There are legends of the Alma, a humanoid who ranges from the edge of Siberia to as far south as Kazakhstan and the Caucasus Mountains that lie between the Black and Caspian Seas. The last reliable sighting of one such creature was made by the Russian scientist Alexander Pronin in 1948.
In the 19th century, a female Alma with sandy red hair and a sloping forehead was captured in the Caucasus region. Recent genetic research on remnant Neanderthal DNA concluded they were actually red or sandy haired.
According to the historian Boris Porshney, the female Alma, named Zanya, mothered four surviving children by different men. He reported all the children were said to look similar to normal humans except they were much stronger.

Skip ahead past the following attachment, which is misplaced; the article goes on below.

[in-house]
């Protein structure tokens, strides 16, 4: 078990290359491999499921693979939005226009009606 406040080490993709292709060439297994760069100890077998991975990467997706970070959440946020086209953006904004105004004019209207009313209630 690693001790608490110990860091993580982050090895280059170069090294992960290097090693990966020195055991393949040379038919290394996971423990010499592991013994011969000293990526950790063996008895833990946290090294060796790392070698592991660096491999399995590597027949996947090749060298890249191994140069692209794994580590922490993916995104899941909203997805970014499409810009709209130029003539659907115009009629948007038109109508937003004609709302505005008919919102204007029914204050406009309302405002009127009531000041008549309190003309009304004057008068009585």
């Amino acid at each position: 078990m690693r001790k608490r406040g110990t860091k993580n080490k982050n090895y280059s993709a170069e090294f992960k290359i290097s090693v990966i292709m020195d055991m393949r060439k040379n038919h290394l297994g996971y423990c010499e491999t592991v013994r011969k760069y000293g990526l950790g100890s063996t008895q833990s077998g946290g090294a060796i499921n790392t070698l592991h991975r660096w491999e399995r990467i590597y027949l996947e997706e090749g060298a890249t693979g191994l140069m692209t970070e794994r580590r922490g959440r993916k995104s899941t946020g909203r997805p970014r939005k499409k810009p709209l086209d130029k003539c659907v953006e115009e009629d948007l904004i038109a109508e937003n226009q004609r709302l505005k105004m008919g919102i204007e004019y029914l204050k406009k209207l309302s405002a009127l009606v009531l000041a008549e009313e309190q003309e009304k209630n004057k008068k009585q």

Porshney investigated Zanya’s living descendants and remarked on their unique features, including a robust receding jaw. Although he failed to find her grave, he dug up the remains of her direct offspring and concluded their skeletal structure was more similar to Neanderthals than modern humans.
The legend of the Alma supports the idea the Neanderthal race is not extinct, but still lives in the isolated and inhospitable parts of Eurasia that formed their traditional home territory.
Read renowned occultist Horatio Grin’s thoughts on the Alma, and how early humans breeding with Neanderthals some 45,000 years ago influenced our evolution.